There may also be more to the AfI than gerry-mandering. The SNP civil war, which David Leask profiled a couple of months ago, rages on. A new separatist party could provide a rallying point for Nicola Sturgeon’s internal opponents and provide a vehicle for Alex Salmond’s latest re-entry into politics.

On the other side of the argument, George Galloway is carving himself a space in unionist politics with the launch of his new ‘Alliance for Unity’. Based on the Scottish branch of his new Workers Party of Britain, it will provide a vehicle for his particular brand of energetic, left-wing unionism.

Galloway’s decision to return to Scotland and contest elections there might be bad news for Scottish Labour, the ailing giant of the left-unionist quadrant of Scottish politics. But who knows, perhaps the WPB will confine itself to the lists…

Brexit Party shift to anti-Senedd stance

There is now a three-way battle for the votes of Wales’ sizeable devosceptic minority. Mark Reckless, the leader of the Brexit Party’s MS group, has made it his party’s policy to scrap the Senedd.

Whilst differing in detail from the position of rival groups – Reckless’ plan is to hand the Welsh Parliament’s powers to Welsh MPs, rather than wholesale reintegration – this puts him in contention both with the rump of UKIP, led by Neil Hamilton, and the new Abolish the Welsh Assembly Party.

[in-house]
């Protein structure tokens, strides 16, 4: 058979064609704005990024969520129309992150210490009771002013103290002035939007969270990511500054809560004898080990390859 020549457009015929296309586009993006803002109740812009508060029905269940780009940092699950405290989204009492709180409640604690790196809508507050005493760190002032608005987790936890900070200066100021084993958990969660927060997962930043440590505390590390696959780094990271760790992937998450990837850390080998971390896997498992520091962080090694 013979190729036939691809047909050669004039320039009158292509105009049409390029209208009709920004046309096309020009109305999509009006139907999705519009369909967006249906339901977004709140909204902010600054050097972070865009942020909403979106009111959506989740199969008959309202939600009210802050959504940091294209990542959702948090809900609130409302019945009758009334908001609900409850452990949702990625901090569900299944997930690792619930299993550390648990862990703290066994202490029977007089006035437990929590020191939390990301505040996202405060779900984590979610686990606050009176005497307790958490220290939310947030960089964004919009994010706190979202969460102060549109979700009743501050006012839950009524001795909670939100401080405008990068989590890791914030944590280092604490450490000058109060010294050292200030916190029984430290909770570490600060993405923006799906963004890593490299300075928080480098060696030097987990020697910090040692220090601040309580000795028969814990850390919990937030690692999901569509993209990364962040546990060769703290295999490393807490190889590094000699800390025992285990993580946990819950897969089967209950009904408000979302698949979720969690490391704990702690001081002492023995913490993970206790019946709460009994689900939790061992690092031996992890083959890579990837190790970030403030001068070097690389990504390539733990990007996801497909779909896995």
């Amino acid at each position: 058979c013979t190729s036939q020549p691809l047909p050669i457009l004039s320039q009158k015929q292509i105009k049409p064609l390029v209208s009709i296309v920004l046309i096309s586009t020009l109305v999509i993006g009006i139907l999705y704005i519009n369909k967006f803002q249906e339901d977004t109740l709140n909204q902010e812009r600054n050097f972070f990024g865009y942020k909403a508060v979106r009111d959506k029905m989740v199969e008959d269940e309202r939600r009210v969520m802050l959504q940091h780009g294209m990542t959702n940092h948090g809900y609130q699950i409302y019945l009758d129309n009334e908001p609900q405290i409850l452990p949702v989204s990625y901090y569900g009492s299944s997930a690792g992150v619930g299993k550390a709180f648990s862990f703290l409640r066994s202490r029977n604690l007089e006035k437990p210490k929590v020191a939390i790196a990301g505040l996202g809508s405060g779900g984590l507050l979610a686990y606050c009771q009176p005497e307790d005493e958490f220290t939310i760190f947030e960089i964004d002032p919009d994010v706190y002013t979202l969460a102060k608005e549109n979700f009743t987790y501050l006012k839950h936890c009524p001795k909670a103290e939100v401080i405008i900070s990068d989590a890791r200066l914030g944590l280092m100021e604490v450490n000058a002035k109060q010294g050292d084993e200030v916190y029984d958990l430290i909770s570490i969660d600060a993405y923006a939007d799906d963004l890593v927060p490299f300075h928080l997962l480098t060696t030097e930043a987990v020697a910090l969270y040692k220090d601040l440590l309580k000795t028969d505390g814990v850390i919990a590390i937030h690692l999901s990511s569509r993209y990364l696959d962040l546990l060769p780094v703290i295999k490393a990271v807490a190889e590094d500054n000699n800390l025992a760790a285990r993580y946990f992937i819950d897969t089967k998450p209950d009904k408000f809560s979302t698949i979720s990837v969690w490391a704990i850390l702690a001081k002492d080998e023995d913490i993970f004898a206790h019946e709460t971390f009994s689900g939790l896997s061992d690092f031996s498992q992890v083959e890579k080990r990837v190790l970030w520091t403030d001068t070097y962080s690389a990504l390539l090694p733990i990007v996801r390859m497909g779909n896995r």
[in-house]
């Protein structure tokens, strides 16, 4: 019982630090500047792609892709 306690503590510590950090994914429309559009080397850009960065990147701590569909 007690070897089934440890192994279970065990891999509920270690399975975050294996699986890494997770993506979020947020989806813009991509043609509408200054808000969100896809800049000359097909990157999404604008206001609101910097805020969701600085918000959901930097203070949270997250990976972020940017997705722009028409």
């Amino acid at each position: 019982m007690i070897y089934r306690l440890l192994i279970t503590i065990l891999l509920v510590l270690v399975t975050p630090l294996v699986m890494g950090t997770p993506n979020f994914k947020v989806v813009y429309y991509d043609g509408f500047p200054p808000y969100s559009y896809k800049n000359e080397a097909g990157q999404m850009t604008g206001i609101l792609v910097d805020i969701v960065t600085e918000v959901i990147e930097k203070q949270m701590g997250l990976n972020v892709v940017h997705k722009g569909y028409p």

Dividing this vote, which is already reluctant to even turn out for devolved contests, may provide a short-term boost to the Conservatives. But should one of the three emerge triumphant it could pose a serious threat on the Tories’ right-unionist flank.

Op-eds:

  • Sunak was right to bypass the SNP with UK-wide splurge – Alan Cochrane, Daily Telegraph
  • Devolution is dragging the UK’s economic recovery down – Matt Smith, CapX
  • Six things the Conservatives need to do now – Andrew Waddell, The Majority
  • The Union is in graver danger than ever – James Forsyth, The Spectator
  • Stand up for the Union or lose it – Stephen Daisley, Website
  • Sturgeon’s quarantine threat is an anti-English dog whistle – Henry Hill, Daily Telegraph

Richard Ritchie: What the great Commons debates on devolution can teach today’s unionists

4 Jul